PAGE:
Rudolph, A Shining Example Of Neurodiversity

Rudolph: a Shining Example of Neurodiversity

By Shawn Smith M.Ed., CCC


Growing up, one of my favourite childhood Christmas movies was Rudolph the Red-Nosed Reindeer(Larry Roemer, 1964). I loved it so much I bought the box set in my early 20’s.

I couldn’t identify why I was drawn to this movie until I was diagnosed with ADHD Inattentive Type at age 30. There was a significant shift in my thinking and the reasons became as clear as a Christmas storm with Rudolph guiding the way.

Rudolph, a Shining Example of Neurodiversity

The movie is an accurate reflection of how society treats people they perceive to be different.

Being an underdog myself, I relate to Rudolph’s story in many ways. Although the movie is quite old, the themes are unfortunately still relevant. Rudolph the Red Nosed Reindeer is a shining example of Neurodiversity.

His story may have a happy ending but his struggle for acceptance is one we need to pay more attention to. We are reminded of Rudolph’s story around the holidays but inclusion is not seasonal, it is an every day issue.

The lack of unconditional love from his parents ultimately drove Rudolph away. He found companionship by connecting with other perceived “misfits” who chose to accept each other as they were. It is hard to understand how someone we barely know can accept us more readily than our family members.

When all we are told is what we are doing wrong, how could we every do anything right?

The distinction between parental love and disapproval are especially difficult for a neurodiverse child to make. Particularly when they perceive to experience more disapproval than love.

The need to be liked and loved is sought in other places from different people. In Rudolph’s case, he made friends who had a positive impact but this is not always the case in real life.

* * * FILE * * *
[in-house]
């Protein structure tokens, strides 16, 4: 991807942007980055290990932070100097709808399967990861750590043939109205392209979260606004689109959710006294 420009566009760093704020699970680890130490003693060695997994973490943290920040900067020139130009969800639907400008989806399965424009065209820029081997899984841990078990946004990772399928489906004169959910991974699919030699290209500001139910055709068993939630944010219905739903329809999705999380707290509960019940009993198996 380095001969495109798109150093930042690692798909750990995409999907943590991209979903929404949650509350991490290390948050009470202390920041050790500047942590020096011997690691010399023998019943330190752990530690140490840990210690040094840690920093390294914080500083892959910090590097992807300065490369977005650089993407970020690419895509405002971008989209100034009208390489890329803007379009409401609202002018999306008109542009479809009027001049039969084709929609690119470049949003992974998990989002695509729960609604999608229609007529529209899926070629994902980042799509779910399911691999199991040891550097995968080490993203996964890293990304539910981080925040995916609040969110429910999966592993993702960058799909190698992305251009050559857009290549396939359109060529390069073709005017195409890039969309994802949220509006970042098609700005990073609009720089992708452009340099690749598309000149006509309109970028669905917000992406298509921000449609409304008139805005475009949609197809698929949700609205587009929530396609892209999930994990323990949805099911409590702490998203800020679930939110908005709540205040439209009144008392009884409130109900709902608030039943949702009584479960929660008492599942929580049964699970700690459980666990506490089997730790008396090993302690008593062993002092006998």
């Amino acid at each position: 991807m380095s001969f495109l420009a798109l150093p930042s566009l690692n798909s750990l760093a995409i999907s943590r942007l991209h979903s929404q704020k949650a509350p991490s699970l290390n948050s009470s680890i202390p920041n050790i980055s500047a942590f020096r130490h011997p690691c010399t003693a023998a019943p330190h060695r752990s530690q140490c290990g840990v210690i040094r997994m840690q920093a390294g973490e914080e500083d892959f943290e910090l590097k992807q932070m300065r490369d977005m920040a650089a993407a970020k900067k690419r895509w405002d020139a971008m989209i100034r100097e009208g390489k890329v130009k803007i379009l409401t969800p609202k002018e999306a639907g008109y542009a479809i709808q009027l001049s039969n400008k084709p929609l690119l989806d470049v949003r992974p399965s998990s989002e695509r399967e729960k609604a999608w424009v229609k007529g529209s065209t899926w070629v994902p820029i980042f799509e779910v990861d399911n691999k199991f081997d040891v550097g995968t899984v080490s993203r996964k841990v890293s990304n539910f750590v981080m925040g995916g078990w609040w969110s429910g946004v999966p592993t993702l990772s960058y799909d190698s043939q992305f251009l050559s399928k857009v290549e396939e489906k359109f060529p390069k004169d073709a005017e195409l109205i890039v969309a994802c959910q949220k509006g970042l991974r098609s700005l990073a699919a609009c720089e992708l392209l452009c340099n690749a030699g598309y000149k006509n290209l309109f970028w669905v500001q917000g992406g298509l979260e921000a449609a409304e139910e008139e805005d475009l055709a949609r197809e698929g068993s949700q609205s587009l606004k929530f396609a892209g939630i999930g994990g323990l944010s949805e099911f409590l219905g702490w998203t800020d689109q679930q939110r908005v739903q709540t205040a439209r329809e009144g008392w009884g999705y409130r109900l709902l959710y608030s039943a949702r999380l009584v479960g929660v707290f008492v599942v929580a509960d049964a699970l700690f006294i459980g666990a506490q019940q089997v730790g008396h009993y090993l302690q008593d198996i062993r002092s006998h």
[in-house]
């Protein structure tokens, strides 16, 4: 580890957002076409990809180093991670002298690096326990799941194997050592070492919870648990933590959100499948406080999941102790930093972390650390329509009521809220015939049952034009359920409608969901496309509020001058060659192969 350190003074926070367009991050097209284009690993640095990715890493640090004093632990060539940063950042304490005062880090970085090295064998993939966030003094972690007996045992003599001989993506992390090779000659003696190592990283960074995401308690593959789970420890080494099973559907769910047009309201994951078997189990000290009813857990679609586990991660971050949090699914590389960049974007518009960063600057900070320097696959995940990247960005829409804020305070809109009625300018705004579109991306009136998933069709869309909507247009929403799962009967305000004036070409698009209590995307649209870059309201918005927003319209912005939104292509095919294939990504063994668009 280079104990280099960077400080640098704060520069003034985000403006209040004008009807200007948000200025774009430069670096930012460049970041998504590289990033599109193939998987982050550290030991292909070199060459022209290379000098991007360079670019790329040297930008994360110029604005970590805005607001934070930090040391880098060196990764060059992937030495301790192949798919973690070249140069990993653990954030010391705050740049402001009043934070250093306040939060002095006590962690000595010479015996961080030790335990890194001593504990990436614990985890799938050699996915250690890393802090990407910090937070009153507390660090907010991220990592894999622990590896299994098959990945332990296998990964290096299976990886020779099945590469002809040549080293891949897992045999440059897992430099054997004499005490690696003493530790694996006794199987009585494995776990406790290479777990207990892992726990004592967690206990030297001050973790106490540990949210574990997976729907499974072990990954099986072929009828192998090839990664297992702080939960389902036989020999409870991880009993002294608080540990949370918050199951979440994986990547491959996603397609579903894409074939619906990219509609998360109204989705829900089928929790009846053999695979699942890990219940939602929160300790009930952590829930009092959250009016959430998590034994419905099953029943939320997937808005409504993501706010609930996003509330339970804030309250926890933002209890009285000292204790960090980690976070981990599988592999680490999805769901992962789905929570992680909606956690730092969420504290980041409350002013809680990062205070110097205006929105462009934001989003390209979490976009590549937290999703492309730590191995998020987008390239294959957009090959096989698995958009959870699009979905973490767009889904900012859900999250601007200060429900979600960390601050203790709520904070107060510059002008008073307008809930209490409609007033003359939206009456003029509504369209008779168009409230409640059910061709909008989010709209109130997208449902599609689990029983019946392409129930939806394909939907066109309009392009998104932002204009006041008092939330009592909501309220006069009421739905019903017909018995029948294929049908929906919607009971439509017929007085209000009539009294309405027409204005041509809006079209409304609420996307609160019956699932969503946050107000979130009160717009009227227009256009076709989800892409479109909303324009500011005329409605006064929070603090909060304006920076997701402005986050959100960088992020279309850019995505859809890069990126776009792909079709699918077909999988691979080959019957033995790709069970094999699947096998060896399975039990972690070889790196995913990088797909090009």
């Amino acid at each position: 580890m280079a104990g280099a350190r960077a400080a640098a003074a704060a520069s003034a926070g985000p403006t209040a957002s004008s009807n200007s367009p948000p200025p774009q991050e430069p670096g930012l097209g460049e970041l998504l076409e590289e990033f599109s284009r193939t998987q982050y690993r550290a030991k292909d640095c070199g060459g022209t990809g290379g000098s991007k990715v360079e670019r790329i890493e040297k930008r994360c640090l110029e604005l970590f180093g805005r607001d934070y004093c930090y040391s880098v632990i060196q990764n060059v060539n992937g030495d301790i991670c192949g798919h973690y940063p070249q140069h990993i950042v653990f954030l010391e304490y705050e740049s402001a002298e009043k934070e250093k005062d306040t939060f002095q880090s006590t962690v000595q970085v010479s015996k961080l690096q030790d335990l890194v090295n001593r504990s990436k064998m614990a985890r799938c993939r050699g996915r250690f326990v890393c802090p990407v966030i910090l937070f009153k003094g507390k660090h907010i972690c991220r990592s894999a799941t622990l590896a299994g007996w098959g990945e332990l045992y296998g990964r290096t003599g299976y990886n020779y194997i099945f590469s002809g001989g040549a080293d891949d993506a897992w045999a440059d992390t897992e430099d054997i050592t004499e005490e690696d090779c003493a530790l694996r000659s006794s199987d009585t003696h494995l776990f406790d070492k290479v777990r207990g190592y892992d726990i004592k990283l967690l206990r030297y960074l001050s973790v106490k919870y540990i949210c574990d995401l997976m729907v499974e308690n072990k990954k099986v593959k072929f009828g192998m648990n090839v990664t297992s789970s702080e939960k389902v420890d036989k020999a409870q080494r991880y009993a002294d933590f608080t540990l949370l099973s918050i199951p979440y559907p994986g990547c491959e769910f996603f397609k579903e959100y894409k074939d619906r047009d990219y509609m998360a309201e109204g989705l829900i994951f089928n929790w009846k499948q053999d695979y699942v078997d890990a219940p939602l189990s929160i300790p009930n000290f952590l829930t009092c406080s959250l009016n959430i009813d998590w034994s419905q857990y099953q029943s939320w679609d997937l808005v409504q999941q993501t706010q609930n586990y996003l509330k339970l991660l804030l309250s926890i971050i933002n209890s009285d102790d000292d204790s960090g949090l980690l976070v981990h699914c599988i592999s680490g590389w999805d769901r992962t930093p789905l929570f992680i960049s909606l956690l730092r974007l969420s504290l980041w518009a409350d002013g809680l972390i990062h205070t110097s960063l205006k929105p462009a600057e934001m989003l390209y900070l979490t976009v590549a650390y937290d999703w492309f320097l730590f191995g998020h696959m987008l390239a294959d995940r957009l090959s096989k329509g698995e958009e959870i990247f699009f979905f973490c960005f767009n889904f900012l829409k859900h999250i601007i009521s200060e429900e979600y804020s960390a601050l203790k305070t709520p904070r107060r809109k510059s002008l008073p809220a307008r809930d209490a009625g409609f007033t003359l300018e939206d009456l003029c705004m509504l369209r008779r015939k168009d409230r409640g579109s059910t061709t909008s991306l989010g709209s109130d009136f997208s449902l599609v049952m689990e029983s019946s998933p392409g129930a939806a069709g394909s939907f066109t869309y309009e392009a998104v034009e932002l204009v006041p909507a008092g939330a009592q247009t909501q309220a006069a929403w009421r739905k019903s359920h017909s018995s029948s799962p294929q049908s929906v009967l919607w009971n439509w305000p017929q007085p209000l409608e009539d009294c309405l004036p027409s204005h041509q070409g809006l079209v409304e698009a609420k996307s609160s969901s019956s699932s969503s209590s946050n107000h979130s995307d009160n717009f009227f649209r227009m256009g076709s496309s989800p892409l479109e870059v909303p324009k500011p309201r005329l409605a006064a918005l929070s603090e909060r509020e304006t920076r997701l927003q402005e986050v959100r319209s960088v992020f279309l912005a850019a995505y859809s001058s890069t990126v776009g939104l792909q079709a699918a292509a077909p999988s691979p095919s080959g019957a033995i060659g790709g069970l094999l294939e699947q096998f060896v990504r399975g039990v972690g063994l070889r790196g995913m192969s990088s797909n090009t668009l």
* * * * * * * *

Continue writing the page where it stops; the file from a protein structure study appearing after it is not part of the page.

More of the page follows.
All Misfit Toys Welcome Here

 

“We may be different from the rest

Who decides the test

Of what really is best?”

We’re A Couple Of Misfits by J. Marks – Songwriter

 

 

Author Image

Shawn Smith M.Ed., CCC is the proud founder and CEO of Don’t dis-my-ability consultation services Inc., an innovative, multifaceted company specializing in the emerging field of Neurodiversity located in Fredericton New Brunswick, Canada.

Shawn’s story is unique in that he was diagnosed with ADHD Inattentive Type at age 30. Prior to his diagnosis, Shawn struggled at every level of the public education system. It took Shawn 4 years to complete 3 years of high school, 32 attempts to earn the 18 credits required to graduate including failing grade 10 math 4 times.

Since being diagnosed and taking prescribed medication at age 30, Shawn has experienced a tremendous amount of self-growth in a relatively short period of time and has a unique understanding of his thought process. In 2010 Shawn was accepted to the Master of Education in Counselling Psychology program at the University of New Brunswick on Academic Probation and graduated in 2011 at the top of his class.

Shawn is a self-advocate, entrepreneur, innovator, counsellor and psychotherapist specializing in the emerging field of Neurodiversity. Shawn is a director at large for the Technology in Counselling Chapter of the Canadian Counselling and Psychotherapy Association (CCPA) and a board member of the New Brunswick Career Development Action Group (NBCDAG).

For inquiries regarding keynote and other speaking engagements please contact Shawn directly at shawn@ddmacs.ca.

“Don’t dis-my-ability; I may not learn in a conventional manner but this does not mean I cannot learn, only that you have not been able to reach me”. © For more information, visit Shawn’s site: www.ddmacs.ca

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